Page last updated at 11:13 GMT, Friday, 28 August 2009 12:13 UK

Europe looks to buy Soyuz craft

By Jonathan Amos
Science reporter, BBC News

Soyuz (Nasa)
A Soyuz craft has three seats versus the shuttle's seven

Europe is seeking to maintain flight opportunities for its astronauts by buying Soyuz spacecraft from Russia.

The European Space Agency (Esa) has asked Moscow if it is possible to increase the production of the craft from four to five a year.

Esa could then buy its own vehicle, perhaps with the Canadians who are also looking for more seat opportunities.

The expected retirement of US shuttles in 2010/11 means fewer humans will be going into space in the coming years.

The venerable Soyuz craft will be the only way of getting to the International Space Station (ISS), certainly in the short term.

Simonetta Di Pippo, the director of human spaceflight at Esa, told BBC News she was hopeful a deal on Soyuz could be put in place for 2013.

"From '13 on, we would like to have at least one European astronaut per year flying and this can be done in various ways. One of the proposals we are putting on the table is to buy a full Soyuz," she said.

Frank De Winne (Nasa)
Frank De Winne is set to take command of the space station

Discussions with the Russians on the subject took place at the recent International Aviation and Space Salon, MAKS 2009.

Various technical aspects would need to be studied, including the feasibility of ramping up production at manufacturer Energia and how the additional flight would be accommodated at the station's docking ports.

"The feeling with the Russians was really good," Mrs Di Pippo said. "We had a great meeting and I think in two or three months, we will be able to come out with a firm proposal."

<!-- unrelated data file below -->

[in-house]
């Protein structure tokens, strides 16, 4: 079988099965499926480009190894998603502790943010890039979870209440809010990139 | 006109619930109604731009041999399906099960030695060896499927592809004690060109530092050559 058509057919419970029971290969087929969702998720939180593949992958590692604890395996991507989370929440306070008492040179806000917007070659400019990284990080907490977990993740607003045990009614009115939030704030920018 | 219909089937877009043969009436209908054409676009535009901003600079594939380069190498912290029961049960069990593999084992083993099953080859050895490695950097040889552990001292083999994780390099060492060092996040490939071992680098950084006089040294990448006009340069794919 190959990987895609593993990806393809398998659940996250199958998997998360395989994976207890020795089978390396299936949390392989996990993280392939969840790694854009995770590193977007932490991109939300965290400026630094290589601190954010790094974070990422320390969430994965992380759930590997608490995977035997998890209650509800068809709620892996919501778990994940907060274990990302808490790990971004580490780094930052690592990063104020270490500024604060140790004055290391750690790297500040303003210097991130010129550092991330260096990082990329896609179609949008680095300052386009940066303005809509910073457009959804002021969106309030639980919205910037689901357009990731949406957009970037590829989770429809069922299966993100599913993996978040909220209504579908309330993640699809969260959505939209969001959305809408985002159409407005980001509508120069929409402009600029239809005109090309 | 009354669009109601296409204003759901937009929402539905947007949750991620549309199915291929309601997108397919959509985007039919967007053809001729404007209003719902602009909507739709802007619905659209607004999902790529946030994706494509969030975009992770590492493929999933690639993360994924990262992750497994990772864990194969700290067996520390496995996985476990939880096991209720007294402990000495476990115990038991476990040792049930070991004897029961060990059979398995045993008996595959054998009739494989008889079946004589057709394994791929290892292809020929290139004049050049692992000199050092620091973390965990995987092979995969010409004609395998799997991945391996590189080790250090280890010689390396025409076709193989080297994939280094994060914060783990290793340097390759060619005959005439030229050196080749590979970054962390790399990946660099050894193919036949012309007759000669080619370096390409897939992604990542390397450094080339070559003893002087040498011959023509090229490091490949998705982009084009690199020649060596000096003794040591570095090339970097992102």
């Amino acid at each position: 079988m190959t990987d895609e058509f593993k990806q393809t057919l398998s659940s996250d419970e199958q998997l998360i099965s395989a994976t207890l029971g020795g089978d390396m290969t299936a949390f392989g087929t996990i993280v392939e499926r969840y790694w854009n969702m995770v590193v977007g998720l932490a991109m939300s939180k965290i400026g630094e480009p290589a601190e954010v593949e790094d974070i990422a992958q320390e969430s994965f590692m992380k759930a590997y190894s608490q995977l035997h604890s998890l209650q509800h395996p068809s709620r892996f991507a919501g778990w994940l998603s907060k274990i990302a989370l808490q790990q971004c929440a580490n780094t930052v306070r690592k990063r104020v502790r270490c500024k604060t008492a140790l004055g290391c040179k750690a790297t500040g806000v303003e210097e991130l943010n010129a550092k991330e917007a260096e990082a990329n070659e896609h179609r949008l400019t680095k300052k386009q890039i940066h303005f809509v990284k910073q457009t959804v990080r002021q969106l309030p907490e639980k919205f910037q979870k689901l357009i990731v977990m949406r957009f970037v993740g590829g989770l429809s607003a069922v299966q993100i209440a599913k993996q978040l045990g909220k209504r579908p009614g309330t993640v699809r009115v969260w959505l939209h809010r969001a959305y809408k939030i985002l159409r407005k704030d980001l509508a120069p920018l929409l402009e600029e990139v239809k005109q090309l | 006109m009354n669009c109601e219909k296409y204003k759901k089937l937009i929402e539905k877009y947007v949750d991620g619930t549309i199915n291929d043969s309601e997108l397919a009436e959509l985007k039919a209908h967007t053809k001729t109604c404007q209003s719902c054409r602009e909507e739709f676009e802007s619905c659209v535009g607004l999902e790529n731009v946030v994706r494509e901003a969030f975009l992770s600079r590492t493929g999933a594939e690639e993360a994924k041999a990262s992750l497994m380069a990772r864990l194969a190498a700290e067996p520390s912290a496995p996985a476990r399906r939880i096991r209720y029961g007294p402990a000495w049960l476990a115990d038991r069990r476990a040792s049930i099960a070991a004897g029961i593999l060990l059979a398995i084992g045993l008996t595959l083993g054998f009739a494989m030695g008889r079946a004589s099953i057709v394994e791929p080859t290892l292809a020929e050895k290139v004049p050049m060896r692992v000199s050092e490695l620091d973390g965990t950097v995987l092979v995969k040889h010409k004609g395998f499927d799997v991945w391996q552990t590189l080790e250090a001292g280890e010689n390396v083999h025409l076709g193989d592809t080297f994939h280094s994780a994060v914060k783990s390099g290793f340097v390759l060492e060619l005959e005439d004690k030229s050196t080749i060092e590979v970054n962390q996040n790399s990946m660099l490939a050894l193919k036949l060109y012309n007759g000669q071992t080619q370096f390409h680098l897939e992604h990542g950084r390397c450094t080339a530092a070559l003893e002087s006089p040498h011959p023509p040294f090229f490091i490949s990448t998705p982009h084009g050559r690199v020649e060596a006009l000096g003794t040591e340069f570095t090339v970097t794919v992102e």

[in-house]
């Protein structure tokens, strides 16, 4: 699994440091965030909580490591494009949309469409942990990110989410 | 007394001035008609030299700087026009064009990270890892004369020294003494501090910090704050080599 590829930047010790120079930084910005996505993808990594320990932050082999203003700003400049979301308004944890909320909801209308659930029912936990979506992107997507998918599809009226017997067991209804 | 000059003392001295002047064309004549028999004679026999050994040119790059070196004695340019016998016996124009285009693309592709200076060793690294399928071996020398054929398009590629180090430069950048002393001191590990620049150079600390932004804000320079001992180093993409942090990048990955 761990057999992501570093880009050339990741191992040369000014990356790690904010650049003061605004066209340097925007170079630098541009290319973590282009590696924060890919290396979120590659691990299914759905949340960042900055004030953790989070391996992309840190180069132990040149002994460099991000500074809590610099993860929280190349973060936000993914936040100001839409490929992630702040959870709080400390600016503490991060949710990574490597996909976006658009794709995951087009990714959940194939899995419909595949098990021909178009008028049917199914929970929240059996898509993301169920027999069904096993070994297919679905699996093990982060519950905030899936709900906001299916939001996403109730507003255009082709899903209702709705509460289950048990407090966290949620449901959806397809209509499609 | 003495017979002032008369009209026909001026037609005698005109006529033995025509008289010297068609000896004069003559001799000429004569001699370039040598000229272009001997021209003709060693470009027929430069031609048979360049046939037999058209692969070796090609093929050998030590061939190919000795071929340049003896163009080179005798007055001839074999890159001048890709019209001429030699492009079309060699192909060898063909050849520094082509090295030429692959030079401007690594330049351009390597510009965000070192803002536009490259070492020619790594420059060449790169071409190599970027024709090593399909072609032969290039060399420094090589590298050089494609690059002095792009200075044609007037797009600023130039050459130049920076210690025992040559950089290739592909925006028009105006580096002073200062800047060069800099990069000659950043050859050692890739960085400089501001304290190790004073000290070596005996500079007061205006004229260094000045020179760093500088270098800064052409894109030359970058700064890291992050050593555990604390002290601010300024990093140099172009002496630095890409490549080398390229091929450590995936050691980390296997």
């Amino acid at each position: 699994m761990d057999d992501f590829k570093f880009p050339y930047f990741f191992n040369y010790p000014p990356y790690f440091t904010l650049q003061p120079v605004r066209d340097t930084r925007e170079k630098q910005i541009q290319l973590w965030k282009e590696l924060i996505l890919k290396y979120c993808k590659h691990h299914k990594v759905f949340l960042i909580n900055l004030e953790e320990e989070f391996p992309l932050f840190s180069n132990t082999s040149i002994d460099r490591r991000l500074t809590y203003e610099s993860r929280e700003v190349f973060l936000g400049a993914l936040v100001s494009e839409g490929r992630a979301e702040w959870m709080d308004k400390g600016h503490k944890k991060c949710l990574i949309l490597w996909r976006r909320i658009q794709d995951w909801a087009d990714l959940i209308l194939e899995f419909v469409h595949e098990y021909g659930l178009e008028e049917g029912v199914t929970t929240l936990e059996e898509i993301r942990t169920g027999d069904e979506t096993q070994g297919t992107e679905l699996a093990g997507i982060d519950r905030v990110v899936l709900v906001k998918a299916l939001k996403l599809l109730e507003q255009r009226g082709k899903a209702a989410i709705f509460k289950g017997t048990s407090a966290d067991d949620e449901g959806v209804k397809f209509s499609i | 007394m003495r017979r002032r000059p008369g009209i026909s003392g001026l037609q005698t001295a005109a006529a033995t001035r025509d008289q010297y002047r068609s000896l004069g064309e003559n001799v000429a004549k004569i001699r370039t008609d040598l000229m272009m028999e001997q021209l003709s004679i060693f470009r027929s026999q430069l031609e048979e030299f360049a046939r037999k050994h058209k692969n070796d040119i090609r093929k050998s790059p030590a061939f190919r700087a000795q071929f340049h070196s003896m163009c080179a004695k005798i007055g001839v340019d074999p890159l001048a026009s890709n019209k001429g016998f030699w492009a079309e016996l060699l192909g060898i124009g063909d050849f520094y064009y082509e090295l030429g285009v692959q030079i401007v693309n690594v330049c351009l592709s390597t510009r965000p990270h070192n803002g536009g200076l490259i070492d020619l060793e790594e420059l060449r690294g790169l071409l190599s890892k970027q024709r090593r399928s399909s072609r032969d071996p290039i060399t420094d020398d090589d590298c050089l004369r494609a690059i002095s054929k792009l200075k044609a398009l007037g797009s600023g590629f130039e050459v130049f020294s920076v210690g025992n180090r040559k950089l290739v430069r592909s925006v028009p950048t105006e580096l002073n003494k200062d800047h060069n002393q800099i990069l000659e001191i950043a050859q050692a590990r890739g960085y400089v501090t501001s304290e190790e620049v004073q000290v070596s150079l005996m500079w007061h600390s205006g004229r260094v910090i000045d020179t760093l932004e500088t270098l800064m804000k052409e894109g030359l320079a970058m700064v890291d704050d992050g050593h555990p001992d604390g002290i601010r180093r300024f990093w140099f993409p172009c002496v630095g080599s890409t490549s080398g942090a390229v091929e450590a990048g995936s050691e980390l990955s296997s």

Europe's astronauts are in the middle of an excellent run of opportunity at the moment.

Leopold Eyharts and Hans Schlegel flew to the station with the European Columbus science module in 2008. Christer Fuglesang and Frank De Winne are flying this year, with De Winne set to take command of the ISS in October.

Paolo Nespoli and Roberto Vittori will both launch next year. Vittori is set to fly on what presently looks to be the very last shuttle mission.

And Andre Kuipers has been selected for a six-month tour of the ISS which he will take up at the end of 2011. Beyond Kuipers, the European schedule is empty.

But Europe has just appointed six new candidates to its astronaut corps. Although the rookies must complete at least three years' basic training before even being considered for a mission, Esa has to plan ahead now to find them rides.

Additional 'room'

Mrs Di Pippo also said Esa was close to an agreement with the Americans on adding an extra European "room" to the International Space Station.

The intention is to leave one of the Multi-Purpose Logistics Modules (MPLMs) at the ISS.

The Italian-built MPLMs are the large cylindrical "packing boxes" put in a shuttle's payload bay when the orbiter flies logistics missions to the orbiting platform. They hold about 7-10 tonnes of supplies.

Once in orbit, the pressurised module is picked up by the shuttle's robotic arm and attached to a station docking port. The astronauts then unload its contents.

Normally, the MPLMs return home immediately with the shuttle, but with the orbiter fleet's retirement, the intention now is to leave the module known as Raffaello in space to provide extra volume.

Raffaello in orbit (Nasa)
Raffaello would be left permanently berthed at the space station

"It's a great idea," said Mrs Di Pippo. "The issue though is that an MPLM was designed to stay in orbit for 15 days, so we would need to reinforce the protection from meteorites and debris. Nasa wants to consider it mainly as a storage compartment."

This role would allow volume to be freed up elsewhere on the station for science activity, principally in Columbus.

Mrs Di Pippo said she expected European engineers to arrive at Nasa's human spaceflight HQ in Houston, Texas, next month to begin the design work on upgrading Raffaello.

The MPLMs were manufactured by Thales Alenia Space (TAS). Its contribution to the orbiting project has been remarkable: more than half of the pressurised volume on the ISS has come from TAS.

Raffaello, however, will not need to return to Italy for the upgrade; the strengthening work can be done in the US.

Mrs Di Pippo said she hoped the idea could proceed under a barter arrangement with the US, whereby the European work would represent an "in kind payment" to replace equivalent cash purchases Esa currently makes for ISS services provided by the Americans.

"The launch is scheduled for September next year so we need to start work right now," said Mrs Di Pippo.

Jonathan.Amos-INTERNET@bbc.co.uk



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